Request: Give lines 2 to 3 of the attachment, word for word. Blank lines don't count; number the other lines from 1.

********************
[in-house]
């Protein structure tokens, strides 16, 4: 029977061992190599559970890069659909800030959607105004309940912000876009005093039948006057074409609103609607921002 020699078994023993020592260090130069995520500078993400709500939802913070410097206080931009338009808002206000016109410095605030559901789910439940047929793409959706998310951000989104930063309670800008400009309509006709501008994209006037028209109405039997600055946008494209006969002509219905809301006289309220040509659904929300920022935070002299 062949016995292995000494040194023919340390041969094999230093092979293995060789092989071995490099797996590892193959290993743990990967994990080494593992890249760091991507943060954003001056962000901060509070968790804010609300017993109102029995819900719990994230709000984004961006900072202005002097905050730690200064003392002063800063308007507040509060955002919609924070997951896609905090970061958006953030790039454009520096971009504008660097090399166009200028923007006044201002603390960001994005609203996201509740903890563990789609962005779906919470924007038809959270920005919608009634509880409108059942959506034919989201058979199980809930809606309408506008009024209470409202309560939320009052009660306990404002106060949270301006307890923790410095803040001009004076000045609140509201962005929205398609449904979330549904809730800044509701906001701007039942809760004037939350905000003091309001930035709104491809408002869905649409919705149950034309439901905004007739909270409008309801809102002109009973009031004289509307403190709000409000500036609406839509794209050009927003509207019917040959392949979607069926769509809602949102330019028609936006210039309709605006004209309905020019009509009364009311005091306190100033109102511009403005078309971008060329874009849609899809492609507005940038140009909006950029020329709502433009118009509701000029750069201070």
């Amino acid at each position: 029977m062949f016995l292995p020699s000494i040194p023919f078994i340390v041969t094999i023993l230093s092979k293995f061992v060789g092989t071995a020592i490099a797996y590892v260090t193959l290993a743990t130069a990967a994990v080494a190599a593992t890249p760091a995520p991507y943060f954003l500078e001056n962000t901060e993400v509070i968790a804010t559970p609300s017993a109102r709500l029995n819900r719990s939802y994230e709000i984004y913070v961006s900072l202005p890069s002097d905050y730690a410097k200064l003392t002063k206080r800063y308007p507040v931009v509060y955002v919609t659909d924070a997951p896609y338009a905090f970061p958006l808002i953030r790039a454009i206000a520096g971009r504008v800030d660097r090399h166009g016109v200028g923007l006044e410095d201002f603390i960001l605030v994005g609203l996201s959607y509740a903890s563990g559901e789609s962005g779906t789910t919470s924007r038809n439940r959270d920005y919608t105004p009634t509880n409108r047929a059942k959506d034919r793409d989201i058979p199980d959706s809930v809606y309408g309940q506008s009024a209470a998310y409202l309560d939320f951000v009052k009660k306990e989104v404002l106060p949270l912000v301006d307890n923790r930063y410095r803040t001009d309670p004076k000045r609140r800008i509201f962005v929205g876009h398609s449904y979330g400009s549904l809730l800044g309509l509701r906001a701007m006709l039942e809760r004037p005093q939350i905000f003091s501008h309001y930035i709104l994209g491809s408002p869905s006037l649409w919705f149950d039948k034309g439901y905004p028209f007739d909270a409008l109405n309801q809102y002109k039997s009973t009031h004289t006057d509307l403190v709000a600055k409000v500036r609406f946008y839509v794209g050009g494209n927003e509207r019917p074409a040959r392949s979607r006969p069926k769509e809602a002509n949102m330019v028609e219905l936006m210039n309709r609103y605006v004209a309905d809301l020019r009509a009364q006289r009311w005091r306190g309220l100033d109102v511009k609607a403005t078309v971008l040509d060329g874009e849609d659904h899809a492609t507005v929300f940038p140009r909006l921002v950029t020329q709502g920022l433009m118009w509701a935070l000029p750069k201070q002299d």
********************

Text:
């Protein structure tokens, strides 16, 4: 029977061992190599559970890069659909800030959607105004309940912000876009005093039948006057074409609103609607921002 020699078994023993020592260090130069995520500078993400709500939802913070410097206080931009338009808002206000016109410095605030559901789910439940047929793409959706998310951000989104930063309670800008400009309509006709501008994209006037028209109405039997600055946008494209006969002509219905809301006289309220040509659904929300920022935070002299 062949016995292995000494040194023919340390041969094999230093092979293995060789092989071995490099797996590892193959290993743990990967994990080494593992890249760091991507943060954003001056962000901060509070968790804010609300017993109102029995819900719990994230709000984004961006900072202005002097905050730690200064003392002063800063308007507040509060955002919609924070997951896609905090970061958006953030790039454009520096971009504008660097090399166009200028923007006044201002603390960001994005609203996201509740903890563990789609962005779906919470924007038809959270920005919608009634509880409108059942959506034919989201058979199980809930809606309408506008009024209470409202309560939320009052009660306990404002106060949270301006307890923790410095803040001009004076000045609140509201962005929205398609449904979330549904809730800044509701906001701007039942809760004037939350905000003091309001930035709104491809408002869905649409919705149950034309439901905004007739909270409008309801809102002109009973009031004289509307403190709000409000500036609406839509794209050009927003509207019917040959392949979607069926769509809602949102330019028609936006210039309709605006004209309905020019009509009364009311005091306190100033109102511009403005078309971008060329874009849609899809492609507005940038140009909006950029020329709502433009118009509701000029750069201070």
């Amino acid at each position: 029977m062949f016995l292995p020699s000494i040194p023919f078994i340390v041969t094999i023993l230093s092979k293995f061992v060789g092989t071995a020592i490099a797996y590892v260090t193959l290993a743990t130069a990967a994990v080494a190599a593992t890249p760091a995520p991507y943060f954003l500078e001056n962000t901060e993400v509070i968790a804010t559970p609300s017993a109102r709500l029995n819900r719990s939802y994230e709000i984004y913070v961006s900072l202005p890069s002097d905050y730690a410097k200064l003392t002063k206080r800063y308007p507040v931009v509060y955002v919609t659909d924070a997951p896609y338009a905090f970061p958006l808002i953030r790039a454009i206000a520096g971009r504008v800030d660097r090399h166009g016109v200028g923007l006044e410095d201002f603390i960001l605030v994005g609203l996201s959607y509740a903890s563990g559901e789609s962005g779906t789910t919470s924007r038809n439940r959270d920005y919608t105004p009634t509880n409108r047929a059942k959506d034919r793409d989201i058979p199980d959706s809930v809606y309408g309940q506008s009024a209470a998310y409202l309560d939320f951000v009052k009660k306990e989104v404002l106060p949270l912000v301006d307890n923790r930063y410095r803040t001009d309670p004076k000045r609140r800008i509201f962005v929205g876009h398609s449904y979330g400009s549904l809730l800044g309509l509701r906001a701007m006709l039942e809760r004037p005093q939350i905000f003091s501008h309001y930035i709104l994209g491809s408002p869905s006037l649409w919705f149950d039948k034309g439901y905004p028209f007739d909270a409008l109405n309801q809102y002109k039997s009973t009031h004289t006057d509307l403190v709000a600055k409000v500036r609406f946008y839509v794209g050009g494209n927003e509207r019917p074409a040959r392949s979607r006969p069926k769509e809602a002509n949102m330019v028609e219905l936006m210039n309709r609103y605006v004209a309905d809301l020019r009509a009364q006289r009311w005091r306190g309220l100033d109102v511009k609607a403005t078309v971008l040509d060329g874009e849609d659904h899809a492609t507005v929300f940038p140009r909006l921002v950029t020329q709502g920022l433009m118009w509701a935070l000029p750069k201070q002299d």